Can somebody explain this scope pic?

Need help understanding dirty signals.
Pic below shows input signal vs output signal.
Where my brain loses the plot is when one starts to see dirty lines.
Is it a scope thing. It would be nice if there was a database or list explaining what this noise is. How its caused. And the different kinds of noise on signals.
In this input vs output the noise on the in (Yellow line) seems random. But I have encountered other types of noise where the wave form is made up of very clean clear small zigzag lines. Then there are those where the wave carries minor spikes inside the curve. Those I found seem to appear when there are dirty of failing caps in the circuit. Sorry if this is a very basic question. But it would seem I need to grasp these concepts to make any progress with this hobby.
 

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Agree, the noise is on the input signal. Connect your source to the scope (forget the amp for the moment) and try to get that clean.
It most probably is a grounding issue, so it can be that when you connect the source directly to the scope all is clean.
If so, you should review your wiring including the grounding between source, amp and power supply
Can you make a pic of that wiring and a drawing?

Jan
 
If you can try to connect the grounds of the generator and scope to the same point. The input would be the logical choice, Often mains grounds are connected and nothing can be done about that. Some power supplies may have a facility for disconnecting it from that.

Another factor that has me scratching my head a bit. Having used them for years I would be using DC coupling on the scope unless I had good reasons not to and preferring to use the scope's shift to bring the waveform into the view if needed. The AC coupling is there for when this can't be done,
 
Make sure your scope ground is close to the input signal input.
If its not there will be ground noise getting in.
My scope ground is hooked up to the RCA Input Jack. Can't get any closer.
Will try and draw a schematic of how everything is hooked together. I should also try the same test with my old Fluke 105B and see if this noise shows up there. Or I can try bumping up my input signal to 3 volts peak to peak. And see if that helps.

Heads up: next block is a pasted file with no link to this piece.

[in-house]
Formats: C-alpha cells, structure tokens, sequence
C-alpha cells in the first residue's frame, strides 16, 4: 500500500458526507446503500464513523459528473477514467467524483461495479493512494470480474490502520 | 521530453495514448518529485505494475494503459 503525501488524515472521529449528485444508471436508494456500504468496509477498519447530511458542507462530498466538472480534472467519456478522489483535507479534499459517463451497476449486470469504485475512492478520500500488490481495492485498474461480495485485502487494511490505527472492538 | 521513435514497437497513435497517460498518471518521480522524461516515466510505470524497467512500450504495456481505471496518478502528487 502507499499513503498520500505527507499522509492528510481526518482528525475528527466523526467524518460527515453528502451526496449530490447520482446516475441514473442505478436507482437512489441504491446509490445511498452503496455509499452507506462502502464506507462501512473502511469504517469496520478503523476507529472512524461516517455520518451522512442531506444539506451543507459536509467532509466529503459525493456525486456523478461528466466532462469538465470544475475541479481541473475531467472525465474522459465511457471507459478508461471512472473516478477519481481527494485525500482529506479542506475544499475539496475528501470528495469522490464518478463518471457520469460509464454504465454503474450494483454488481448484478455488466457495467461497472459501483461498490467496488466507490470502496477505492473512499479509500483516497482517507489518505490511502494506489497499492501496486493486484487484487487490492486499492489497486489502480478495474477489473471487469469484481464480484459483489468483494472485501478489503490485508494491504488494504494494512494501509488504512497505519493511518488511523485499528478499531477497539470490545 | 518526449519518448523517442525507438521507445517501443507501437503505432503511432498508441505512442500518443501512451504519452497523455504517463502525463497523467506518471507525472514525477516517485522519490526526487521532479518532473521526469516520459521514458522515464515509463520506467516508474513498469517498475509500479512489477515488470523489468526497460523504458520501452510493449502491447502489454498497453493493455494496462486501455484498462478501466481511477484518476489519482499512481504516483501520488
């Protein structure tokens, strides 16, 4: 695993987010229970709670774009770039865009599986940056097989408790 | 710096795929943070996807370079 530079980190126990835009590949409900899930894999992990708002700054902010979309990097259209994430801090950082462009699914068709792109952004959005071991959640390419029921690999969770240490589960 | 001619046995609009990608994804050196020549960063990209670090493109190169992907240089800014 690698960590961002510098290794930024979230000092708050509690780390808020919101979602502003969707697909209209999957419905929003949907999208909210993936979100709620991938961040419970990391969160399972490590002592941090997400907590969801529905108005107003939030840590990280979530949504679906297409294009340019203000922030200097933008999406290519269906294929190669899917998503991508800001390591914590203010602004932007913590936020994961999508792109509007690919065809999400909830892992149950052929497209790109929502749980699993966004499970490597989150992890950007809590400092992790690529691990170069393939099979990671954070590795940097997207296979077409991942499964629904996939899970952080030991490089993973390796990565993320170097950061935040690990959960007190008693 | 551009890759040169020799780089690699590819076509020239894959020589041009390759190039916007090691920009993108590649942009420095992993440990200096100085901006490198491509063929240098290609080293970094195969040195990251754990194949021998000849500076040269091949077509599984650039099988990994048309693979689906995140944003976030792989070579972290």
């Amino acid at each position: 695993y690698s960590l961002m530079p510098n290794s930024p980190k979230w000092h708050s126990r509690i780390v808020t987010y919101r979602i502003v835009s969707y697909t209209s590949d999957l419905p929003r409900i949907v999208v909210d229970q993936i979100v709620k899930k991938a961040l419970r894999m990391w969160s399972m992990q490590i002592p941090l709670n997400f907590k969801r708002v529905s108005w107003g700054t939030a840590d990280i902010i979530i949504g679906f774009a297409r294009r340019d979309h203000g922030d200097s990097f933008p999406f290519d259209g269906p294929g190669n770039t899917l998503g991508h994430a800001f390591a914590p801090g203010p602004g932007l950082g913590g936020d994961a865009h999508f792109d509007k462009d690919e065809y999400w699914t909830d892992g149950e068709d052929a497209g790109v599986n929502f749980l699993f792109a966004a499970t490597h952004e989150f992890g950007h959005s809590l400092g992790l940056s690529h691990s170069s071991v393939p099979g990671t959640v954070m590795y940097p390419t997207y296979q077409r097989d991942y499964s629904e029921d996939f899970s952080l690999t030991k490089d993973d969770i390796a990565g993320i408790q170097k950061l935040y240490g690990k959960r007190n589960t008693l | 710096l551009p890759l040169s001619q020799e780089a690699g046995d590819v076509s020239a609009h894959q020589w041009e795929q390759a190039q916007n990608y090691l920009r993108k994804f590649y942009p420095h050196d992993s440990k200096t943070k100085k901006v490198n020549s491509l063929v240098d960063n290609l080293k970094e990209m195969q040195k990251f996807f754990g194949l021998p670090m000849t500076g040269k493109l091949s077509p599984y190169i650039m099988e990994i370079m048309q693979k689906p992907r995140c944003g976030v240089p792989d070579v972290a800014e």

Will also from now on take pics of various types of noise encountered and solutions if possible. Should have taken a screenshot off the spikes caused when a cap goes bad. Will put in a request to john audio tech if he could cover it in one of his videos. i.e. types of noise and distortion seen frequently when working with audio circuits on scopes.
 
I had a similar problem with input noise, except it was composed of narrow spikes occurring at a few hundred kiloHertz. Was it the wall wart for the little signal generator? Nope. Dimmer to the room lights? Nope. Finally unplugging the standing desk about three meters away cleaned the scope traces right up. Its power supply was not quite as silent as one might hope, but standing desks are not found that often in electronics labs so I wouldn't be surprised nobody had complained of this before.
 
All good suggestions above. I'd like to add that the amplifier in the scope has a wide bandwidth, a high input resistance, perhaps a higher gain to overcome the loss of a 10X probe, and protection components at its input. All of these can contribute to noise. The amplifier under test likely has a lower bandwidth than the scope amplifier and hence can amplify and output a less noisy sine wave at 500Hz. The larger amplitude of the amplifier output makes the scope channel showing the output less noisy.

If your scope can average multiple traces, the value of the signal at any particular time will be the same, while the value of the noise at that time will be zero. This can give you a better look. But to use that feature, you need to trigger the sweeps from the "least noisiest" signal available (the output of the amp, or even better, the trigger out of the signal generator).

Tom
 
Concur with tom, 100MHz scope, input is at 200mv/div which with a 10X probe means the scope is seeing 20mv/div with 100MHz. If you can average, it should get cleaner. Hmm, just noticed, looks like output has 20MHz bw limit but input does not if I read the bottom legend of the scope correctly.
 
No the bandwidth limit is on for both channels. For some reason the legend does not show it. And I did notice that stepping back helped some. This post is more about trying to learn what dirty traces are telling us. As in whats really doing on i.e. why is it when we zoom into any signal we see that the main signal is made up of smaller zig zag signals. Just trying to understand how noise is carried on a signal. And what it looks like on the scope screen.
Im now also confused why somebody said use d/c mode I thought you always use a/c mode for audio signal tracing.
 
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I think the intended meaning of "d/c" there is "direct coupled" rather than Direct Current. It is used here as an abbreviation for a direct coupled rather than capacitively or inductively coupled input mode. It's usually selectable and as the title suggests, it allows DC as well as AC voltage components to be amplified together and the result shown on the screen. This could come in handy for locating problems with the test device as well as the application, as we can see here.